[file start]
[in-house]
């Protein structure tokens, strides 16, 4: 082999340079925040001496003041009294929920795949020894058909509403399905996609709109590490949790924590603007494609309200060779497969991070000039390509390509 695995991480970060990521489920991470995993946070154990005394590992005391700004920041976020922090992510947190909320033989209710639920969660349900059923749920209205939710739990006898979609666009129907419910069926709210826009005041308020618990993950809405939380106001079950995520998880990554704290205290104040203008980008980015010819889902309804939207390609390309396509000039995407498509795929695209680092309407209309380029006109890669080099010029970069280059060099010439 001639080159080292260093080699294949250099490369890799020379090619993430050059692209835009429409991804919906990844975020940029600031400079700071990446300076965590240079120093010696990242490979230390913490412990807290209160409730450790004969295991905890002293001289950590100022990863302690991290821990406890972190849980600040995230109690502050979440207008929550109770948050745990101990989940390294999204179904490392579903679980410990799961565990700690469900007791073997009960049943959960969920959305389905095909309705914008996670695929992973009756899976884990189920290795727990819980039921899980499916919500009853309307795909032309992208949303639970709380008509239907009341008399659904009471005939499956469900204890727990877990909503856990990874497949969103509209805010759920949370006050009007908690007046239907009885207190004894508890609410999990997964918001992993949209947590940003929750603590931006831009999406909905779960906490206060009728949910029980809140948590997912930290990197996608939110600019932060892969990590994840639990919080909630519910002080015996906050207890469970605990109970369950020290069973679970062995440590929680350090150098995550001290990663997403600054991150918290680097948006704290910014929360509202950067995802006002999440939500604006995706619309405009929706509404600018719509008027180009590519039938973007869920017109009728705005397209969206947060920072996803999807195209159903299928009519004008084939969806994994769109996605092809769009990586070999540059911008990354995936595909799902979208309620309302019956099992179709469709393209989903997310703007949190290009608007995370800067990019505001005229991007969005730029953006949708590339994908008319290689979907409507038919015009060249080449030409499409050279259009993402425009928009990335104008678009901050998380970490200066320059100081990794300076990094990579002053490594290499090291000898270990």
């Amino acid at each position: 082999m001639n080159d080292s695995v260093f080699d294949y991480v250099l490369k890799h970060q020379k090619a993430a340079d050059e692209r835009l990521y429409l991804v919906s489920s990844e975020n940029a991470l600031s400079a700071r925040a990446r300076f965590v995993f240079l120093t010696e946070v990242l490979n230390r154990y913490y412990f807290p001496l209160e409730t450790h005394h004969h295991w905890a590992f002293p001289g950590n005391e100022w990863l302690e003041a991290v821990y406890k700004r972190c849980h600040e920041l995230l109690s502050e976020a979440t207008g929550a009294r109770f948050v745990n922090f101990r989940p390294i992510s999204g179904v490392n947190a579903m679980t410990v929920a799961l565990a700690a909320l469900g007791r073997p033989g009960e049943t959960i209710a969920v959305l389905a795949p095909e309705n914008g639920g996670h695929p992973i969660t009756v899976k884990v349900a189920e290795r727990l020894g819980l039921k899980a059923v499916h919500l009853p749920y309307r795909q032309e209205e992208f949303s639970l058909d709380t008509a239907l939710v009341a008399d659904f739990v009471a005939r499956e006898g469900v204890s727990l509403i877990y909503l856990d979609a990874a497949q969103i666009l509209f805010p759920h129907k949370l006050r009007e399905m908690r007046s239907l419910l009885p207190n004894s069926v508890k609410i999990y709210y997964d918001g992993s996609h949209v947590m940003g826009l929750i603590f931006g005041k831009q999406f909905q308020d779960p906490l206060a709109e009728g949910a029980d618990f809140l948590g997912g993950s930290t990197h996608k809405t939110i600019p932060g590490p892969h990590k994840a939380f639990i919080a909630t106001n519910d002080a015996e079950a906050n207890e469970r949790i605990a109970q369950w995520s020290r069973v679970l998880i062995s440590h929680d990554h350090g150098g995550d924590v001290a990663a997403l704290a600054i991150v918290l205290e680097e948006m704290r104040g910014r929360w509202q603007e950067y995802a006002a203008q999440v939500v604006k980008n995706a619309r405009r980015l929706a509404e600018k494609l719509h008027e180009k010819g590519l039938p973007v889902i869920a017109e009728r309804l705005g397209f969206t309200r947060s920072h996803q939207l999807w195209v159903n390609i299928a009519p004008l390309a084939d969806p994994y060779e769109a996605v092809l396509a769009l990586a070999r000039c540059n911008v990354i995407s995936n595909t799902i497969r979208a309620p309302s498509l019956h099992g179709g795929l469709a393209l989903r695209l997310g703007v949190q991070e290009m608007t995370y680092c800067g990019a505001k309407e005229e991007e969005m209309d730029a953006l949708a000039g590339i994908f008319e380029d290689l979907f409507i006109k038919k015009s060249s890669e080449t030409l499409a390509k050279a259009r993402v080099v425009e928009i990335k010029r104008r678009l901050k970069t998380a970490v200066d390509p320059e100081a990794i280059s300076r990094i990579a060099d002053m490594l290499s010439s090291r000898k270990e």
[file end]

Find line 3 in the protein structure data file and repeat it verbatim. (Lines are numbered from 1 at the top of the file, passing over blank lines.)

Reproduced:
């Amino acid at each position: 082999m001639n080159d080292s695995v260093f080699d294949y991480v250099l490369k890799h970060q020379k090619a993430a340079d050059e692209r835009l990521y429409l991804v919906s489920s990844e975020n940029a991470l600031s400079a700071r925040a990446r300076f965590v995993f240079l120093t010696e946070v990242l490979n230390r154990y913490y412990f807290p001496l209160e409730t450790h005394h004969h295991w905890a590992f002293p001289g950590n005391e100022w990863l302690e003041a991290v821990y406890k700004r972190c849980h600040e920041l995230l109690s502050e976020a979440t207008g929550a009294r109770f948050v745990n922090f101990r989940p390294i992510s999204g179904v490392n947190a579903m679980t410990v929920a799961l565990a700690a909320l469900g007791r073997p033989g009960e049943t959960i209710a969920v959305l389905a795949p095909e309705n914008g639920g996670h695929p992973i969660t009756v899976k884990v349900a189920e290795r727990l020894g819980l039921k899980a059923v499916h919500l009853p749920y309307r795909q032309e209205e992208f949303s639970l058909d709380t008509a239907l939710v009341a008399d659904f739990v009471a005939r499956e006898g469900v204890s727990l509403i877990y909503l856990d979609a990874a497949q969103i666009l509209f805010p759920h129907k949370l006050r009007e399905m908690r007046s239907l419910l009885p207190n004894s069926v508890k609410i999990y709210y997964d918001g992993s996609h949209v947590m940003g826009l929750i603590f931006g005041k831009q999406f909905q308020d779960p906490l206060a709109e009728g949910a029980d618990f809140l948590g997912g993950s930290t990197h996608k809405t939110i600019p932060g590490p892969h990590k994840a939380f639990i919080a909630t106001n519910d002080a015996e079950a906050n207890e469970r949790i605990a109970q369950w995520s020290r069973v679970l998880i062995s440590h929680d990554h350090g150098g995550d924590v001290a990663a997403l704290a600054i991150v918290l205290e680097e948006m704290r104040g910014r929360w509202q603007e950067y995802a006002a203008q999440v939500v604006k980008n995706a619309r405009r980015l929706a509404e600018k494609l719509h008027e180009k010819g590519l039938p973007v889902i869920a017109e009728r309804l705005g397209f969206t309200r947060s920072h996803q939207l999807w195209v159903n390609i299928a009519p004008l390309a084939d969806p994994y060779e769109a996605v092809l396509a769009l990586a070999r000039c540059n911008v990354i995407s995936n595909t799902i497969r979208a309620p309302s498509l019956h099992g179709g795929l469709a393209l989903r695209l997310g703007v949190q991070e290009m608007t995370y680092c800067g990019a505001k309407e005229e991007e969005m209309d730029a953006l949708a000039g590339i994908f008319e380029d290689l979907f409507i006109k038919k015009s060249s890669e080449t030409l499409a390509k050279a259009r993402v080099v425009e928009i990335k010029r104008r678009l901050k970069t998380a970490v200066d390509p320059e100081a990794i280059s300076r990094i990579a060099d002053m490594l290499s010439s090291r000898k270990e």